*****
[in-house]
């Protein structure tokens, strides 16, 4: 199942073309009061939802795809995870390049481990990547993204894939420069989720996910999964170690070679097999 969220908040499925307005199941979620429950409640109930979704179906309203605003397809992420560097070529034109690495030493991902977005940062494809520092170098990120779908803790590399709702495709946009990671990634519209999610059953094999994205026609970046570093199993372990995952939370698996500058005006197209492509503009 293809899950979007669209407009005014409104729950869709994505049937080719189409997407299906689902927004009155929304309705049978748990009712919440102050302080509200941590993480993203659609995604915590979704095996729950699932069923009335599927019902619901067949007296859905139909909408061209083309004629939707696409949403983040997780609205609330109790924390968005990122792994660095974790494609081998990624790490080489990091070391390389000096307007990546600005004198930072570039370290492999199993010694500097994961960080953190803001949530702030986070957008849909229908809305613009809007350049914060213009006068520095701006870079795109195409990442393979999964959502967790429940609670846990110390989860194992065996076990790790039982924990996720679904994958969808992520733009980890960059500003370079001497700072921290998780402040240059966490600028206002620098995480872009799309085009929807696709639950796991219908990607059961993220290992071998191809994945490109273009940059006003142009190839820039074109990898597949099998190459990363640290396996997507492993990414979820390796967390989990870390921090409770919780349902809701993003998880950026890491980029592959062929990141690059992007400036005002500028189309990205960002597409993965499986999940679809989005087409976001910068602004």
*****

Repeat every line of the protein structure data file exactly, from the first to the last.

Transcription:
[in-house]
């Protein structure tokens, strides 16, 4: 199942073309009061939802795809995870390049481990990547993204894939420069989720996910999964170690070679097999 969220908040499925307005199941979620429950409640109930979704179906309203605003397809992420560097070529034109690495030493991902977005940062494809520092170098990120779908803790590399709702495709946009990671990634519209999610059953094999994205026609970046570093199993372990995952939370698996500058005006197209492509503009 293809899950979007669209407009005014409104729950869709994505049937080719189409997407299906689902927004009155929304309705049978748990009712919440102050302080509200941590993480993203659609995604915590979704095996729950699932069923009335599927019902619901067949007296859905139909909408061209083309004629939707696409949403983040997780609205609330109790924390968005990122792994660095974790494609081998990624790490080489990091070391390389000096307007990546600005004198930072570039370290492999199993010694500097994961960080953190803001949530702030986070957008849909229908809305613009809007350049914060213009006068520095701006870079795109195409990442393979999964959502967790429940609670846990110390989860194992065996076990790790039982924990996720679904994958969808992520733009980890960059500003370079001497700072921290998780402040240059966490600028206002620098995480872009799309085009929807696709639950796991219908990607059961993220290992071998191809994945490109273009940059006003142009190839820039074109990898597949099998190459990363640290396996997507492993990414979820390796967390989990870390921090409770919780349902809701993003998880950026890491980029592959062929990141690059992007400036005002500028189309990205960002597409993965499986999940679809989005087409976001910068602004």